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Episode reviews for Episode 2.01 - Slow Tango In South Seattle

Avg. Viewer Review: 86.0%
Number of Reviews: 6

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Enjoyable if slight, Nov 24, 2011

Reviewer: Sammy J from Melbourne, Australia


A very enjoyable little episode, in which Frasier's youthful sexual indiscretions come back to haunt him.

"Slow Tango" is an odd choice for a season opener, as it feels quite atypical for the series, and feels more like one of the fluff episodes you'd find mid-season. Still, it makes a good deal out of the various characters' responses to Frasier's deflowering, and gives a good mix of workplace and home. The final sequences, as Frasier tracks down his former lover, are funny in a soft way.

Still, you'd almost expect the series to make more of the absurdism of Frasier's life being public knowledge in book form, and it feels incomplete. John O'Hurley puts in a good performance as the writer, shortly before he would be cast in his career-defining role as "Seinfeld"'s Peterman.


Rating: 75%

 

Slow Tango in South Seattle, Apr 20, 2010

Reviewer: Norm, Jr. from Somewhere, CA


An odd season-opener that more had the feel of a "padding" episode usually reserved for the middle. A good entry nonetheless, though it takes a few too many liberties. The first involves "Cheers" backstory issues with this alleged cleansing of the soul with some random writer at the bar, followed by said writer ending up at Frasier's radio station years later. The ep also has a sort of a distracting suspense undercurrent, as Frasier must plow through exposition and embarrasment over the book. The final scene has some interesting closure, but on the whole, this ep is, largely, forgettable.


Rating: 80%

 

One of my favourites, Aug 15, 2009

Reviewer: RD from A, I


Frasier is reading a copy of "Slow Tango In South Seattle."

Frasier: [as voice over] "He had been a teenage Balboa, an explorer of the rising pinnacles and gently curving slopes of my body. Then in one explosive burst of discovery he had staked claim to the Pacific ocean that was my soul. But now he was leaving, going, vanishing like a solitary boat on a lonely horizon. Departing like a train, rolling ceaselessly through the night. Exiting swiftly like..."


The voice over stops, as Frasier stops reading the page, turns one page, then another, pauses and then another.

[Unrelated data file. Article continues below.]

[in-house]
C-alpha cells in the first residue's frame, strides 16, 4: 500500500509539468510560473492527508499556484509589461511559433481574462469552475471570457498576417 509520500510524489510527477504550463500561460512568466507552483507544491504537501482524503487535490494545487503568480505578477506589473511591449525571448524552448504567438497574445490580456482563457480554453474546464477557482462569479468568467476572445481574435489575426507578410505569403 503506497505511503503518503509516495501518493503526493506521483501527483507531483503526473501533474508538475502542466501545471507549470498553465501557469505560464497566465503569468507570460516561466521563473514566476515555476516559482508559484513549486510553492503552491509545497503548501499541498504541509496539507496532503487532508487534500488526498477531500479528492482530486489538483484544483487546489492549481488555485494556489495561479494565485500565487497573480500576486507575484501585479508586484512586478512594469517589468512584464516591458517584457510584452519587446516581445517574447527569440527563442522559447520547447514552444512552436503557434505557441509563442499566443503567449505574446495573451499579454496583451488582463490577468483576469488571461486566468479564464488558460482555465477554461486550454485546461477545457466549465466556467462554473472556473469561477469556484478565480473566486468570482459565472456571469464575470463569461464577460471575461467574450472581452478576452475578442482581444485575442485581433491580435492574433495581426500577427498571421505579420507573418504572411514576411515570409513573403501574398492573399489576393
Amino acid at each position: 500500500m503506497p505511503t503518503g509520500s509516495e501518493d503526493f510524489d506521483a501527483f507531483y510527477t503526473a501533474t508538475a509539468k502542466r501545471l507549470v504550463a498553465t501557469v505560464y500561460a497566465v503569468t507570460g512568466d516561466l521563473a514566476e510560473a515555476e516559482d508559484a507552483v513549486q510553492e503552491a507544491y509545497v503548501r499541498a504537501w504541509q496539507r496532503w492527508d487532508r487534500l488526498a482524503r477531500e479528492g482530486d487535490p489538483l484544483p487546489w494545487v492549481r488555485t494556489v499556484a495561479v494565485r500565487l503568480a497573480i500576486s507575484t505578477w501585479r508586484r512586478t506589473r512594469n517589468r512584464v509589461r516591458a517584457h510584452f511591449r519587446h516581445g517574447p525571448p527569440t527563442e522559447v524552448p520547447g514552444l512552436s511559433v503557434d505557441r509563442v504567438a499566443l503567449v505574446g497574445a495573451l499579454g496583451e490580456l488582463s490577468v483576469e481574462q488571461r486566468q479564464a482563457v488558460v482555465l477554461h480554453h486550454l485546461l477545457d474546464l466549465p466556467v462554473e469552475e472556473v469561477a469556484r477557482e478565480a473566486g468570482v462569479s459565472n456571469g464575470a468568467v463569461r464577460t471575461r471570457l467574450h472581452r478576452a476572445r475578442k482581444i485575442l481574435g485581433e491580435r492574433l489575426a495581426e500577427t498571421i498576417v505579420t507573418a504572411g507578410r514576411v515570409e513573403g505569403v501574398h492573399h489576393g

Frasier: [as voice over]: ... and then he was gone. [Pause] And now in the cool of the evening I play my piano. And his last words resonate through the notes: I'll come back to you, my cherished one. But he never did... and all that remains of him are the withered petals of the rose he left upon my pillow.


Subtle comedy at its absolute finest. As seen later in the season in "You Scratch My Book...", Frasier has absolutely no patience with fluffy literature, the humour is beautifully woven into the scene, without any dialogue, or slapstick. Done as only Frasier could have done it.





Rating: 100%

 

Wistful brilliance, May 24, 2007

Reviewer: Streetworker from Manchester, UK


A fabulous way to open season 2. I love this episode; it is very funny, but also slightly wistful at the end. The writing and performances are impeccable.


Rating: 95%

 

Review for ' Slow Tango In South Seattle', Feb 11, 2006

Reviewer: Nick from North Wales, U.K.


A stunning way to open the second season. The story of Frasier's first love is beautifully told and the book based on it is wonderfully pretentious. The sight of Frasier skimming the pages to find out when the metaphors will stop is a particular highlight. A nice twist at the end of the episode as well when Frasier finds himself spurned in favour of an even younger suitor.


Rating: 88%

 

'Slow Tango In South Seattle' review, May 23, 2005

Reviewer: Jocelyn from London, UK


Frasier's adolescence comes back to haunt him when an old friend publishes a novel, blatantly based on Frasier's 'first time' with his piano teacher. Most of the best laughs here derive from the other character's reactions to the book's revelations, from Niles referring to Frasier "getting his Rachmaninovs" to an enraged Daphne slapping Frasier over the head with the book as well the predictable ribbing he receives from the KACL staff. The case of mistaken identity in the final scene when Frasier accidently tells all to Clarice's mother is a good squirm-inducing moment which helps make this a mostly amusing if oddly low key start to Season 2.


Rating: 78%